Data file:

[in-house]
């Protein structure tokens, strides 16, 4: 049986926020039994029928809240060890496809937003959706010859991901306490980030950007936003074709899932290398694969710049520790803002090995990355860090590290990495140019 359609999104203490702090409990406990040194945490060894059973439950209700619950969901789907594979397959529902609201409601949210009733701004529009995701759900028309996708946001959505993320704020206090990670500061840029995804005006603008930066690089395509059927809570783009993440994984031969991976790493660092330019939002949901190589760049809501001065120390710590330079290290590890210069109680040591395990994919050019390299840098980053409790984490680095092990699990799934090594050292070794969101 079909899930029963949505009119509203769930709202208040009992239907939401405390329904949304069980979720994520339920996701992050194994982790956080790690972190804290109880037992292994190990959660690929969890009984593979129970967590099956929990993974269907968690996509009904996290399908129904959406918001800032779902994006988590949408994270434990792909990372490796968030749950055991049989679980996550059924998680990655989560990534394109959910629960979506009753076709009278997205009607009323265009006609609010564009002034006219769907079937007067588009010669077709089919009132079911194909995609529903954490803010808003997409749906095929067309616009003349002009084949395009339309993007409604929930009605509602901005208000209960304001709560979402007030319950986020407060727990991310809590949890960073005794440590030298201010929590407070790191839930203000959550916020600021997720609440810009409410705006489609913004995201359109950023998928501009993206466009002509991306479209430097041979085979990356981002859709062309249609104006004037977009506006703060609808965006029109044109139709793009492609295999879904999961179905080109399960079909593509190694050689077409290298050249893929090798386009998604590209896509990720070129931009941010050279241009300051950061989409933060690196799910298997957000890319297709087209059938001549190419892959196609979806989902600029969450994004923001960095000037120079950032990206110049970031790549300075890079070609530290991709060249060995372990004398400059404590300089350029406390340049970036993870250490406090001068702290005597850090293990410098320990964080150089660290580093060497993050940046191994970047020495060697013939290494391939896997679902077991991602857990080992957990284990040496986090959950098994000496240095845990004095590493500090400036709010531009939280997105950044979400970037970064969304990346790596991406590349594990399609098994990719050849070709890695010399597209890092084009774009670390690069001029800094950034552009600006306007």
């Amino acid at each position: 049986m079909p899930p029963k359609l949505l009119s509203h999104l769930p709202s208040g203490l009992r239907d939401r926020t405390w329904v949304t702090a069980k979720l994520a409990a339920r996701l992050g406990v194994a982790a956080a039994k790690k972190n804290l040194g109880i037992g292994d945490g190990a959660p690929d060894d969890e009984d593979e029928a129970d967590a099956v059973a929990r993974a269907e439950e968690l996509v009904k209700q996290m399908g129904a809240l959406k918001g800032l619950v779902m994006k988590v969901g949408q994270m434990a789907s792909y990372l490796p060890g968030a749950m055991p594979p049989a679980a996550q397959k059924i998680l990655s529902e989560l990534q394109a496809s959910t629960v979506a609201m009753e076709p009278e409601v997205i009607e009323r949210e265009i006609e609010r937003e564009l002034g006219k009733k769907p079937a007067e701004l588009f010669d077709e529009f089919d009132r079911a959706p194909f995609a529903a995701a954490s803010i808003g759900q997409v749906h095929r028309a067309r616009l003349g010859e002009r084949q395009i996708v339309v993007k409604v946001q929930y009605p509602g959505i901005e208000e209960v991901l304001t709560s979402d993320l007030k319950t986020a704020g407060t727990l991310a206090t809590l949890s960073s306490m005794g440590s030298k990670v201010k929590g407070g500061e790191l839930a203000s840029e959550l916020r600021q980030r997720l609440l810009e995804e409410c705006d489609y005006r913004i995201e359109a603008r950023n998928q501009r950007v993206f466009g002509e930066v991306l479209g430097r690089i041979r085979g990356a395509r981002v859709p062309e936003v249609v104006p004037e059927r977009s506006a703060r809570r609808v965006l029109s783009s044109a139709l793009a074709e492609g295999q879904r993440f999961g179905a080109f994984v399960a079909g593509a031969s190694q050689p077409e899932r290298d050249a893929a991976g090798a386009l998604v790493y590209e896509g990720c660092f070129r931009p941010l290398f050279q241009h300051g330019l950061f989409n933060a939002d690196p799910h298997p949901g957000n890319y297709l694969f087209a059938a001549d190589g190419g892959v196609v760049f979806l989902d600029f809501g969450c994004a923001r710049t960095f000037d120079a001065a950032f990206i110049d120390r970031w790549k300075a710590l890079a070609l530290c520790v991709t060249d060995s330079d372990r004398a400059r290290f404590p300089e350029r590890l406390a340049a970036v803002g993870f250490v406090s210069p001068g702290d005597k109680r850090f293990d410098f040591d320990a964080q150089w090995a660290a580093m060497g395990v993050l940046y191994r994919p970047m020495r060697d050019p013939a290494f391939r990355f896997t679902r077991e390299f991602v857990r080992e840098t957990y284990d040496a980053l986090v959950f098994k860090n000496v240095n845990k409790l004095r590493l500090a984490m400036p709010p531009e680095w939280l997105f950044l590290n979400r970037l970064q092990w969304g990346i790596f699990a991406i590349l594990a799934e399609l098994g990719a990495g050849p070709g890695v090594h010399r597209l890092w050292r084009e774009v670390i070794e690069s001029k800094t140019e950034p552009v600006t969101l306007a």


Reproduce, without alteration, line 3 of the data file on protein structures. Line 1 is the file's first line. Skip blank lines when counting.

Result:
């Amino acid at each position: 049986m079909p899930p029963k359609l949505l009119s509203h999104l769930p709202s208040g203490l009992r239907d939401r926020t405390w329904v949304t702090a069980k979720l994520a409990a339920r996701l992050g406990v194994a982790a956080a039994k790690k972190n804290l040194g109880i037992g292994d945490g190990a959660p690929d060894d969890e009984d593979e029928a129970d967590a099956v059973a929990r993974a269907e439950e968690l996509v009904k209700q996290m399908g129904a809240l959406k918001g800032l619950v779902m994006k988590v969901g949408q994270m434990a789907s792909y990372l490796p060890g968030a749950m055991p594979p049989a679980a996550q397959k059924i998680l990655s529902e989560l990534q394109a496809s959910t629960v979506a609201m009753e076709p009278e409601v997205i009607e009323r949210e265009i006609e609010r937003e564009l002034g006219k009733k769907p079937a007067e701004l588009f010669d077709e529009f089919d009132r079911a959706p194909f995609a529903a995701a954490s803010i808003g759900q997409v749906h095929r028309a067309r616009l003349g010859e002009r084949q395009i996708v339309v993007k409604v946001q929930y009605p509602g959505i901005e208000e209960v991901l304001t709560s979402d993320l007030k319950t986020a704020g407060t727990l991310a206090t809590l949890s960073s306490m005794g440590s030298k990670v201010k929590g407070g500061e790191l839930a203000s840029e959550l916020r600021q980030r997720l609440l810009e995804e409410c705006d489609y005006r913004i995201e359109a603008r950023n998928q501009r950007v993206f466009g002509e930066v991306l479209g430097r690089i041979r085979g990356a395509r981002v859709p062309e936003v249609v104006p004037e059927r977009s506006a703060r809570r609808v965006l029109s783009s044109a139709l793009a074709e492609g295999q879904r993440f999961g179905a080109f994984v399960a079909g593509a031969s190694q050689p077409e899932r290298d050249a893929a991976g090798a386009l998604v790493y590209e896509g990720c660092f070129r931009p941010l290398f050279q241009h300051g330019l950061f989409n933060a939002d690196p799910h298997p949901g957000n890319y297709l694969f087209a059938a001549d190589g190419g892959v196609v760049f979806l989902d600029f809501g969450c994004a923001r710049t960095f000037d120079a001065a950032f990206i110049d120390r970031w790549k300075a710590l890079a070609l530290c520790v991709t060249d060995s330079d372990r004398a400059r290290f404590p300089e350029r590890l406390a340049a970036v803002g993870f250490v406090s210069p001068g702290d005597k109680r850090f293990d410098f040591d320990a964080q150089w090995a660290a580093m060497g395990v993050l940046y191994r994919p970047m020495r060697d050019p013939a290494f391939r990355f896997t679902r077991e390299f991602v857990r080992e840098t957990y284990d040496a980053l986090v959950f098994k860090n000496v240095n845990k409790l004095r590493l500090a984490m400036p709010p531009e680095w939280l997105f950044l590290n979400r970037l970064q092990w969304g990346i790596f699990a991406i590349l594990a799934e399609l098994g990719a990495g050849p070709g890695v090594h010399r597209l890092w050292r084009e774009v670390i070794e690069s001029k800094t140019e950034p552009v600006t969101l306007a």